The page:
iPower project to sync energy production, consumption
CSL Professor Andrew Alleyne has received a three-year grant of $105,690 as part of an international energy project, the iPower Platform.
This project, which totals more than $23 million, is sponsored mostly by the Danish government -- primarily the Danish Council of Strategic Research. Other collaborators include Danfoss, Grundfoss, Vestas and IBM. The research will focus on creating an intelligent power grid and is part of the larger movement to make energy usage more efficient.
The goal of the project is to look at sources of energy that fluctuate, and find a way to coincide the energy generation with energy consumption.
“The idea is, ‘Can I actually be flexible in my consumer demand, to match the amount that is available on the grid?’” said Alleyne, the Ralph & Catherine Fisher Professor of Mechanical Science and Engineering and the associate dean of research in Illinois’ College of Engineering.
For example, at the start of the day, many people turn on their computers or air conditioners, drawing a lot of power. However, if the primary source of energy comes from wind generation and the wind isn’t blowing very hard at the time, power companies will have to draw electricity off the grid to meet demand. Because demand fluctuates and can’t be easily predicted, the electricity used to supplement wind energy can be expensive depending on current conditions. Conversely, there’s no mechanism for storing wind energy when production exceeds demand.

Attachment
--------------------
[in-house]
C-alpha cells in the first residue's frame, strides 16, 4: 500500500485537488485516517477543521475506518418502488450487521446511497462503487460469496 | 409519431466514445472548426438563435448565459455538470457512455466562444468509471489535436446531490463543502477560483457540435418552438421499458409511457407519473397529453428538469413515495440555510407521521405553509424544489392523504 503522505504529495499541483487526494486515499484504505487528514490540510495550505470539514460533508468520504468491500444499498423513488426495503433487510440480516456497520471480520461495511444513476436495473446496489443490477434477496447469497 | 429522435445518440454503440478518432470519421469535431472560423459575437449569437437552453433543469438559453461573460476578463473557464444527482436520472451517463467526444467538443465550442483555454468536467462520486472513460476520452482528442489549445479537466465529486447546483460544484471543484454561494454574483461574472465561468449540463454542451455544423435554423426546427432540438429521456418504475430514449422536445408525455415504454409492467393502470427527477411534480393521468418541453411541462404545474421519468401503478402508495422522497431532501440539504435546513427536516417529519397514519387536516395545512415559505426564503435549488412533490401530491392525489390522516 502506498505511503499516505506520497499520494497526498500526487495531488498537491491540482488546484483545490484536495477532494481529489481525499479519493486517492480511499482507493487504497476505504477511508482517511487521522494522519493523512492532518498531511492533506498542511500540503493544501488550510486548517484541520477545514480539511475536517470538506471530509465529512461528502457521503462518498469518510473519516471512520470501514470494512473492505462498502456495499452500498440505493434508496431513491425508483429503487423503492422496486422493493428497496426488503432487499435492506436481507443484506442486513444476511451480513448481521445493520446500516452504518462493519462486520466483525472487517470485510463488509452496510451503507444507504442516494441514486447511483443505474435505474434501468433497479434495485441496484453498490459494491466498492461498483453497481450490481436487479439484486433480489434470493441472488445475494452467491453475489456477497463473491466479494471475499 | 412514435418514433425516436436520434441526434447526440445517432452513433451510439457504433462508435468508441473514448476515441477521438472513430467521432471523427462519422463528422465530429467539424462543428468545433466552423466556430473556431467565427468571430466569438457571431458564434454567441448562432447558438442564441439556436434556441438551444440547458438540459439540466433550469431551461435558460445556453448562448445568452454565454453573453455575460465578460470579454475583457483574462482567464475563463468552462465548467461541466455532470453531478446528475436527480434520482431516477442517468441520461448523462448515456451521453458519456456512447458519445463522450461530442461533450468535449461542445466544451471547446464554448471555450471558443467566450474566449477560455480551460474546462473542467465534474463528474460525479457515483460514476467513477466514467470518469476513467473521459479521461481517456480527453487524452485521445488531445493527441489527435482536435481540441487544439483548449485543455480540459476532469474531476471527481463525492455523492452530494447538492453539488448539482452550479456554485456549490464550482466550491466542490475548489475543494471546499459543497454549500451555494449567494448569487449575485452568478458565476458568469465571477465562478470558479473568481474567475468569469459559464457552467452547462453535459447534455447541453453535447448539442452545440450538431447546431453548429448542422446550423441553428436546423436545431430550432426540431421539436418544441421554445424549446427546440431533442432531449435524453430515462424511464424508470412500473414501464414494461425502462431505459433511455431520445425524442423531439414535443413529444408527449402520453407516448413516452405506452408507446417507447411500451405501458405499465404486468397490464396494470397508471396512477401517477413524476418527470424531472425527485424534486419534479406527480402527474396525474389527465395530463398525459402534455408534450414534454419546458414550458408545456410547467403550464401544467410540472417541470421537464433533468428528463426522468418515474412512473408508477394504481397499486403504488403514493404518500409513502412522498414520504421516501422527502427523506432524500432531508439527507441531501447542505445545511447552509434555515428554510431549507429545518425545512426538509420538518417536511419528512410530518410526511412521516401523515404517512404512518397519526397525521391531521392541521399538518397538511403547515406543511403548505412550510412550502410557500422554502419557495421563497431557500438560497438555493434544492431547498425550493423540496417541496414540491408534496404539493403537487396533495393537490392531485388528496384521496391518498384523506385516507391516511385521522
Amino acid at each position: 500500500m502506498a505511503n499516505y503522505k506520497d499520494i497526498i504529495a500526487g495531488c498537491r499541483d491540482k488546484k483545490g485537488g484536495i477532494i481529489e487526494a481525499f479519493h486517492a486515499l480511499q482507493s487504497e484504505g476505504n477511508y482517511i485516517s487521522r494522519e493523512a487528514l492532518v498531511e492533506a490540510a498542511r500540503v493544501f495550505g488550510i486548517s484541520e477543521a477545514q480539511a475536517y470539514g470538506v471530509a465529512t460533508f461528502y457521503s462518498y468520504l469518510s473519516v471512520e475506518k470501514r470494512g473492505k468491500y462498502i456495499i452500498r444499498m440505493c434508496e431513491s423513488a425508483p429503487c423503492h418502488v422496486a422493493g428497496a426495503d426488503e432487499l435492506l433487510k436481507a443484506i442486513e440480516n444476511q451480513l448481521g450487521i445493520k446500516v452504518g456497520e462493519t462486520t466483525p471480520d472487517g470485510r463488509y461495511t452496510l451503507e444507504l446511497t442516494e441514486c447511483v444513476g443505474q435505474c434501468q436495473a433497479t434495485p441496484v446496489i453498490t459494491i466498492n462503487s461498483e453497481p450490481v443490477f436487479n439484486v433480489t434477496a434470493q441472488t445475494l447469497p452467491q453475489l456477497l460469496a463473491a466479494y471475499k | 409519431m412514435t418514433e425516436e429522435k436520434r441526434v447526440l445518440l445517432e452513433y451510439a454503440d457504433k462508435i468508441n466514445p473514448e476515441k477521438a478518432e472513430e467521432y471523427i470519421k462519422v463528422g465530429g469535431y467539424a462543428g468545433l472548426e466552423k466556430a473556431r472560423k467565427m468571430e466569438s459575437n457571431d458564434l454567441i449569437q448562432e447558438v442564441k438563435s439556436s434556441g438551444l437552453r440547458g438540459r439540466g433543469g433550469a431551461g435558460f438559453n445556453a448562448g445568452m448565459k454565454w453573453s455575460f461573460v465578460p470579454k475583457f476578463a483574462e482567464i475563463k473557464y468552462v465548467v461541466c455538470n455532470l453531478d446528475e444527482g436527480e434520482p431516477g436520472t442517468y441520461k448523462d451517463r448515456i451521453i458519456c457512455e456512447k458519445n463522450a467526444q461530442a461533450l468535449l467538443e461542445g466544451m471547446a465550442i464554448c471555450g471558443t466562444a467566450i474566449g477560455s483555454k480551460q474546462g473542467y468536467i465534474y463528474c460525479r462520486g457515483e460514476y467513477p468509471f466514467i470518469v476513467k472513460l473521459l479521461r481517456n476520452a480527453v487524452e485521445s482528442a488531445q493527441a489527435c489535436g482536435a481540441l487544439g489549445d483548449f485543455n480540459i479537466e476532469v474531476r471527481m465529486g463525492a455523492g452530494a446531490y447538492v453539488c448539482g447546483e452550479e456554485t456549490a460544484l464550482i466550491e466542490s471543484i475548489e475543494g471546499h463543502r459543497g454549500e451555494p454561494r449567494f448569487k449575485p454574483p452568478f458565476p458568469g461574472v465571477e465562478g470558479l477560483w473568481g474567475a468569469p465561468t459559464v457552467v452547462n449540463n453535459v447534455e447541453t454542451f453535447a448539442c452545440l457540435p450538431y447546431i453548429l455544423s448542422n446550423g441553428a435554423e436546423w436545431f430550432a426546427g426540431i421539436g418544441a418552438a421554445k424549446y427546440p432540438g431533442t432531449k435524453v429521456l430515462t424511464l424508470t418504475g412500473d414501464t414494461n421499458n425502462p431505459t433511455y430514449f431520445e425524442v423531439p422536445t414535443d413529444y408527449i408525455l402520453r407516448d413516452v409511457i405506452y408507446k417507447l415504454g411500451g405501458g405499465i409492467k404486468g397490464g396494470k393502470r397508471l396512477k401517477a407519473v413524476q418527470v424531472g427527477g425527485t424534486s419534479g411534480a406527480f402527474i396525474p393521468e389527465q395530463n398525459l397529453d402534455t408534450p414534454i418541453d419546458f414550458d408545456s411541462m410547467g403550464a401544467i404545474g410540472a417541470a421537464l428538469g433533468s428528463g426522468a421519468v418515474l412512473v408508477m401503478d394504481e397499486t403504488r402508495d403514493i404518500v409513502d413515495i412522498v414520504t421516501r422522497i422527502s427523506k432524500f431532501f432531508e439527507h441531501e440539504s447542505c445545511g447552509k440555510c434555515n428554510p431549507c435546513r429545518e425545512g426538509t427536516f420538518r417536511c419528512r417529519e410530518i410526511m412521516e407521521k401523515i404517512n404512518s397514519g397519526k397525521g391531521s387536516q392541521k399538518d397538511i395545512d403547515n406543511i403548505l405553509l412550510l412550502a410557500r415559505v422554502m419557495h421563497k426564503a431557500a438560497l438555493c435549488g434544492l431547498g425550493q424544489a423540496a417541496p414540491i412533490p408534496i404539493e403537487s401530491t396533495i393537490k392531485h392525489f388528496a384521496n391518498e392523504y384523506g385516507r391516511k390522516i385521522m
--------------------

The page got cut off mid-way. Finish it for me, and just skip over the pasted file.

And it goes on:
“Suppose there is a lot of generation and as the wind picks up, it starts to extract a lot of energy. Now there is all this power (and we’re looking at whether there is) a way to save it, using some of the existing consumer mechanisms,” Alleyne said.
Energy conservation research is information-rich with multiple dimensions and thrusts, Alleyne said. For example, iPower can look at energy usage in a geographic location or patterns of energy usage across different business sectors.
iPower could also research consumer behavior or consumer reactions to new technologies like the smart refrigerator or smart computer. For example, in order to save energy, people might have to accept that their refrigerators might not be as cold during some hours of the day, Alleyne said. Or consumers might have to pay a little extra during the peak hours in order to reduce the overall demand on the power grid.
Since the project is primarily based in Denmark, the research is focused on wind power, in which that country specializes in producing. Alleyne is the primary U.S. partner on the overall project.
"It will be focused on early system development with a lot of theoretical and conceptual ideas to try out in simulation environments," Alleyne said. " With the industry partnerships, we will have the opportunity to do large scale demonstrations later in the project with the likelihood of limited commercial deployment at the end."